### Splitting methods (Winter Semester 2014/15)

• Lecturer:
• Classes: Lecture (0106200), Problem class (0106300)
• Weekly hours: 2+2
Schedule
Lecture: Thursday 14:00-15:30 SR 3.61
Thursday 14:00-15:30 1C-02
Problem class: Wednesday 15:45-17:15 1C-03
Wednesday 15:45-17:15 SR 3.61
Lecturers
Lecturer JProf. Dr. Katharina Schratz
Office hours: By Appointment
Room Kollegiengebäude Mathematik (20.30)
Email:
Problem classes Dr. Patrick Krämer
Office hours: by appointment
Room 3.025 Kollegiengebäude Mathematik (20.30)
Email: patrick.kraemer3@kit.edu

### Description of the lecture:

Due to their computational advantage splitting methods are nowadays omnipresent in scientific computing. They pursue the intention to break down a complicated problem into a series of simpler subproblems. In the context of time integration a common idea is to split up the right-hand side and to decompose the given evolution equation into a sequence of subproblems, which in many situations can be solved far more efficiently or even exactly. The exact solution of the full-problem is then approximated by the composition of the flows associated to the simpler subproblems.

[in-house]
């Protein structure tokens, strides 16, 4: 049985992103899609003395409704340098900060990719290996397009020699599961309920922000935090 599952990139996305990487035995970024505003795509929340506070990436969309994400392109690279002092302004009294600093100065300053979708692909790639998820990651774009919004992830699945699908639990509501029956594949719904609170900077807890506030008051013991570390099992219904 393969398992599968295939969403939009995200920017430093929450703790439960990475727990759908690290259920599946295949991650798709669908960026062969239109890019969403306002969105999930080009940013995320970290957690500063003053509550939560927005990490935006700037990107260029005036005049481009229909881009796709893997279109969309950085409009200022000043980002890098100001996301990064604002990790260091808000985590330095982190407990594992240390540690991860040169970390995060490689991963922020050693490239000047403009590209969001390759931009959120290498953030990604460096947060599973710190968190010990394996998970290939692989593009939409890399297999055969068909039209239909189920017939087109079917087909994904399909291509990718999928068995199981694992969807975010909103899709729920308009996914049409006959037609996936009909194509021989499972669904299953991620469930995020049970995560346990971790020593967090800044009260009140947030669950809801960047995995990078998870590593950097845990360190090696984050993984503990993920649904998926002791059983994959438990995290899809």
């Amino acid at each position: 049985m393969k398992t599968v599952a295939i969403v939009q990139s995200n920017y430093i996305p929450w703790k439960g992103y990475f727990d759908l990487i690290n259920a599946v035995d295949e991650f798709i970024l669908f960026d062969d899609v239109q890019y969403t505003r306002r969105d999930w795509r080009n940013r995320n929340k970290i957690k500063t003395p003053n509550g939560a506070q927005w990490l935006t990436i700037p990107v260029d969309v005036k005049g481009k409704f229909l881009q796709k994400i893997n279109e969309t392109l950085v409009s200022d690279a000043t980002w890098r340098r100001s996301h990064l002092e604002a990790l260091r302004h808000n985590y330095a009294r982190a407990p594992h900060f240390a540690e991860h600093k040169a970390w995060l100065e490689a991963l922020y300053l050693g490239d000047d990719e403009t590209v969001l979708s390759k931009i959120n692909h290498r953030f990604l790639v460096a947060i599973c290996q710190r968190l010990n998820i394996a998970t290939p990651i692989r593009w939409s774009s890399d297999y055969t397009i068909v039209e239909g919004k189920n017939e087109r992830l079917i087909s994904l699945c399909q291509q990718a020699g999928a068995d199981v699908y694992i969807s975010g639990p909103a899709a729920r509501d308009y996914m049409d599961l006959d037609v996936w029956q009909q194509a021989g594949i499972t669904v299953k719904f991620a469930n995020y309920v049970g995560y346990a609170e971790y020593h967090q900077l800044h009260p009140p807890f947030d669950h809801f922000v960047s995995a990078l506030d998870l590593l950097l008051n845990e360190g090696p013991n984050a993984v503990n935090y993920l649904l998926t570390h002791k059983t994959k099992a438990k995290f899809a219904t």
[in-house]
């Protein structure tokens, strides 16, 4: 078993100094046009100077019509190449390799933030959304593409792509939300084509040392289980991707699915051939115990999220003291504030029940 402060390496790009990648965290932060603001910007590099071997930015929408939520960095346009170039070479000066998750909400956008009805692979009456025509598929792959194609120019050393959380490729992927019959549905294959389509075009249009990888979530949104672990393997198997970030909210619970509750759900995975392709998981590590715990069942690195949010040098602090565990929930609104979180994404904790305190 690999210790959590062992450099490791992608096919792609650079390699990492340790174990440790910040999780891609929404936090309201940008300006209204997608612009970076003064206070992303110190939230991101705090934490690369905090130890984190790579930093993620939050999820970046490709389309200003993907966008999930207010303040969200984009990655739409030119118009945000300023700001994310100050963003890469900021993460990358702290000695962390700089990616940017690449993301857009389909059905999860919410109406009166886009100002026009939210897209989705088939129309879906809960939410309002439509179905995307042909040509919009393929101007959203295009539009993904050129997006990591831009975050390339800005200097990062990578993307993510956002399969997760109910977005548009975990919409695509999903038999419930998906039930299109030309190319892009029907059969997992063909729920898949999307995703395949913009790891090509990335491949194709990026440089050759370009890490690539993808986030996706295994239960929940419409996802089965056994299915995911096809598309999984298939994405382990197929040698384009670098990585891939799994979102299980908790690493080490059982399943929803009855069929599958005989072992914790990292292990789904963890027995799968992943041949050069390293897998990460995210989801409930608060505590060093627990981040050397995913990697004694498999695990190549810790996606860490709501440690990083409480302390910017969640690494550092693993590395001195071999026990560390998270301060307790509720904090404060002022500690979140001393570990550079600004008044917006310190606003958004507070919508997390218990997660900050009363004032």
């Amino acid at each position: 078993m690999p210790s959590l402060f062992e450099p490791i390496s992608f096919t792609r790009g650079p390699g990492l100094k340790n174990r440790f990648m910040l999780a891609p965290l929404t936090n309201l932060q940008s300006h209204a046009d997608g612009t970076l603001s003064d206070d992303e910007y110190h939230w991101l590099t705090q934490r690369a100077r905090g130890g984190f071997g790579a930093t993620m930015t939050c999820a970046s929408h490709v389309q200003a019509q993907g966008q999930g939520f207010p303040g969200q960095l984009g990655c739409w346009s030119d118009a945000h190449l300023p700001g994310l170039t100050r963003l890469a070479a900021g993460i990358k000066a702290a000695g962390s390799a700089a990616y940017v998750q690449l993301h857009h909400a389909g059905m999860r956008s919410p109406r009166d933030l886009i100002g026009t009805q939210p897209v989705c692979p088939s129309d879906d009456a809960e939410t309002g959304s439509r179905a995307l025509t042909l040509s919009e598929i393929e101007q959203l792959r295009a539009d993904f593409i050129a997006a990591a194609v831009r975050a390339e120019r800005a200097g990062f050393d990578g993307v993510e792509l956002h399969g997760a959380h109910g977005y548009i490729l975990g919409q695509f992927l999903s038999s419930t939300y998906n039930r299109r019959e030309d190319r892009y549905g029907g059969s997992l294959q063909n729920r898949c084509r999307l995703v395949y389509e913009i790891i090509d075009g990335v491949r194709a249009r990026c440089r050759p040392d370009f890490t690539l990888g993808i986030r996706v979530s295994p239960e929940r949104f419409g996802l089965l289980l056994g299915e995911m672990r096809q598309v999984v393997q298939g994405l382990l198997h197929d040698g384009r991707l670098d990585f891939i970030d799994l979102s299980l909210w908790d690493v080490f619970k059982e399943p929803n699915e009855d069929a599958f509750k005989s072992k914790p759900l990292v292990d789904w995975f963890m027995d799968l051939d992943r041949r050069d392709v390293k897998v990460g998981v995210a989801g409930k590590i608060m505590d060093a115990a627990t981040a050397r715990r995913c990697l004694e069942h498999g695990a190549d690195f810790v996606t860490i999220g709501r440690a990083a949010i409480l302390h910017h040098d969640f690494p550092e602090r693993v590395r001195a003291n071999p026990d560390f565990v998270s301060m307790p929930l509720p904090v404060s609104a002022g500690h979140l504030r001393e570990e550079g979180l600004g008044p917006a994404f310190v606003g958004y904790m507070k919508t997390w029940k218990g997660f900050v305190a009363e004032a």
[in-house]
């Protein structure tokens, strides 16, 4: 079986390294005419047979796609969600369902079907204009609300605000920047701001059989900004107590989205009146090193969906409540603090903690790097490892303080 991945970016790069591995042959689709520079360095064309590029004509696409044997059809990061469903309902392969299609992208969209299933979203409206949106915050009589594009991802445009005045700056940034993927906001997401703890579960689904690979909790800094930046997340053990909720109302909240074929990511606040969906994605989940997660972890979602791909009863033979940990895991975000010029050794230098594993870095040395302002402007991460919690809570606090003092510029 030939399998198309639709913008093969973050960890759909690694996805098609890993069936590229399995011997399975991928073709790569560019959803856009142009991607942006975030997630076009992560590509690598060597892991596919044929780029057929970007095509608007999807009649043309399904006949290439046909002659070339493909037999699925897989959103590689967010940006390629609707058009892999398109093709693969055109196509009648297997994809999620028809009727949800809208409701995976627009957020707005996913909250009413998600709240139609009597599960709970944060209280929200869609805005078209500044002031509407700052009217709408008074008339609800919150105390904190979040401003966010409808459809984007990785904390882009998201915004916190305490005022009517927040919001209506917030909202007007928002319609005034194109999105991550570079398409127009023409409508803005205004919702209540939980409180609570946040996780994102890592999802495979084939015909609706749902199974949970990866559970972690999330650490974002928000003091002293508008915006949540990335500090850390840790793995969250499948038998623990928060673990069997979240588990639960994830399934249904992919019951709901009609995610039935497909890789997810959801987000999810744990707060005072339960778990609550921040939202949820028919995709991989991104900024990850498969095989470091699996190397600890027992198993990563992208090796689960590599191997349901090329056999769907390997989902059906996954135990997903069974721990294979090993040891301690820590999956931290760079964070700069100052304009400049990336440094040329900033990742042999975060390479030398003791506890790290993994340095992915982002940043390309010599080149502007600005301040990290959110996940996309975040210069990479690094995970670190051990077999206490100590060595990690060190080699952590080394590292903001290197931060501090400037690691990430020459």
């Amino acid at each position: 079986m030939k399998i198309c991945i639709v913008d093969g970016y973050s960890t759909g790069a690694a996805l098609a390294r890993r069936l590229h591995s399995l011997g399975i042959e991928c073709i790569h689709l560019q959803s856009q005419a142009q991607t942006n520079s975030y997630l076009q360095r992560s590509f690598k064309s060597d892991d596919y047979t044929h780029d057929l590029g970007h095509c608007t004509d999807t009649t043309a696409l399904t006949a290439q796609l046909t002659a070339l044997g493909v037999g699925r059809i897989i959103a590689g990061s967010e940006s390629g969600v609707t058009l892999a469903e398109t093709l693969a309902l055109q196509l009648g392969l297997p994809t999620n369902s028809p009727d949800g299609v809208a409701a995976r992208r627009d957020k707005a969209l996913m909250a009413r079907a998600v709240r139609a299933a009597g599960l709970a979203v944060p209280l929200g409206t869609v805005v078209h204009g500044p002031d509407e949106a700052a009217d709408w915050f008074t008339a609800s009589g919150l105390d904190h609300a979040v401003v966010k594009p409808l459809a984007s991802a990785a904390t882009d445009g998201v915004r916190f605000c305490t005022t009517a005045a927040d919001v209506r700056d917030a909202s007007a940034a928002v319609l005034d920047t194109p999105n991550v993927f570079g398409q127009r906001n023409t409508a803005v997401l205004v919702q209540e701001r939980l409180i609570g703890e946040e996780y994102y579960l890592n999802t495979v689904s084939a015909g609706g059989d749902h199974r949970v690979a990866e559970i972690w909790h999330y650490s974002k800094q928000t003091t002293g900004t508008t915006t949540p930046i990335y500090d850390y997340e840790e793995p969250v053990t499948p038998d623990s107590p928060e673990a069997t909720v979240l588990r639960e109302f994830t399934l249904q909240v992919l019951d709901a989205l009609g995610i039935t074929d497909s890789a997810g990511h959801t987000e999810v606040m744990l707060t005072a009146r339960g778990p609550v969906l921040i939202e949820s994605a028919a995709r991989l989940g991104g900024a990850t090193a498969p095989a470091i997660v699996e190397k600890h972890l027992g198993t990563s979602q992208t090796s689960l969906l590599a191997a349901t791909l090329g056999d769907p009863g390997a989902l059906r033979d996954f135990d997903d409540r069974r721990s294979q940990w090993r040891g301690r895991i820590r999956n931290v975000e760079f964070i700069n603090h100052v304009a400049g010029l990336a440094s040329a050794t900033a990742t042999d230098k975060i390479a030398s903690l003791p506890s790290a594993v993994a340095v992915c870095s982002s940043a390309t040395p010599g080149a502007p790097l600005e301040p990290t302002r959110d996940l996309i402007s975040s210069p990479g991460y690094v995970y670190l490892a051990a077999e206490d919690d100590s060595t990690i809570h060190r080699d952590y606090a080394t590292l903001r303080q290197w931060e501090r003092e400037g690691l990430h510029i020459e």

Firstly we will investigate the error behavior of splitting methods for ordinary differential equations. The analysis will be based on the Baker-Campbell-Hausdorff formula and the calculus of Lie derivatives. We will in particular discuss splitting methods applied to Hamiltonian systems of ODEs and analyze in how far geometric properties (such as the energy of the system) are conserved within this numerical approach. We will then analyze splitting approaches for certain partial differential equations, such as linear Schrödinger equations, Schrödinger equations with a polynomial nonlinearity, as well as the so-called dimension splitting for parabolic evolution equations.

In the exercises we will deepen some theoretical results and carry out practical implementations.

Prerequisites: One should be familiar with basic concepts of the numerical time integration of ODEs and PDEs and functional analysis. A basic knowledge of the theory of semigroups is helpful.

References: Will be given in the lecture.